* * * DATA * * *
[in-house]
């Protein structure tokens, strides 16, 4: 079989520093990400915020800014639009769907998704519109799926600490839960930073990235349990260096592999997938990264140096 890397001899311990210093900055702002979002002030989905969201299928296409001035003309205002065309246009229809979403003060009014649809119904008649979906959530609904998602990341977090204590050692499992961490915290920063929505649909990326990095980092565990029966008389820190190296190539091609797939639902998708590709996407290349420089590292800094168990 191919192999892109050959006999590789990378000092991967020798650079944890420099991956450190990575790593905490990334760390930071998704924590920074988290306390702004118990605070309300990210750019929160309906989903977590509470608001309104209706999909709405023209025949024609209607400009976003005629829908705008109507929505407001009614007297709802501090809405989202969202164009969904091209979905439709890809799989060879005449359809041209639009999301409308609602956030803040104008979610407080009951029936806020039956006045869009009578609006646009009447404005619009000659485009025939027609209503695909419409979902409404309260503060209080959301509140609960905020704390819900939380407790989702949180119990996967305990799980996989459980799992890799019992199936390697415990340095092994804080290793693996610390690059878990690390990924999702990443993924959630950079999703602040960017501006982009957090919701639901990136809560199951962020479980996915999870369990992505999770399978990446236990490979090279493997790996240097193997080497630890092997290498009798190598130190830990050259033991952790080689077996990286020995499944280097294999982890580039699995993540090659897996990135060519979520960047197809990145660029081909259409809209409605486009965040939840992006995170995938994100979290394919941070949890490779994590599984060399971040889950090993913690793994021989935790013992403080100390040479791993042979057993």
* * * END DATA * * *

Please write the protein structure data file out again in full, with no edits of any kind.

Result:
[in-house]
């Protein structure tokens, strides 16, 4: 079989520093990400915020800014639009769907998704519109799926600490839960930073990235349990260096592999997938990264140096 890397001899311990210093900055702002979002002030989905969201299928296409001035003309205002065309246009229809979403003060009014649809119904008649979906959530609904998602990341977090204590050692499992961490915290920063929505649909990326990095980092565990029966008389820190190296190539091609797939639902998708590709996407290349420089590292800094168990 191919192999892109050959006999590789990378000092991967020798650079944890420099991956450190990575790593905490990334760390930071998704924590920074988290306390702004118990605070309300990210750019929160309906989903977590509470608001309104209706999909709405023209025949024609209607400009976003005629829908705008109507929505407001009614007297709802501090809405989202969202164009969904091209979905439709890809799989060879005449359809041209639009999301409308609602956030803040104008979610407080009951029936806020039956006045869009009578609006646009009447404005619009000659485009025939027609209503695909419409979902409404309260503060209080959301509140609960905020704390819900939380407790989702949180119990996967305990799980996989459980799992890799019992199936390697415990340095092994804080290793693996610390690059878990690390990924999702990443993924959630950079999703602040960017501006982009957090919701639901990136809560199951962020479980996915999870369990992505999770399978990446236990490979090279493997790996240097193997080497630890092997290498009798190598130190830990050259033991952790080689077996990286020995499944280097294999982890580039699995993540090659897996990135060519979520960047197809990145660029081909259409809209409605486009965040939840992006995170995938994100979290394919941070949890490779994590599984060399971040889950090993913690793994021989935790013992403080100390040479791993042979057993």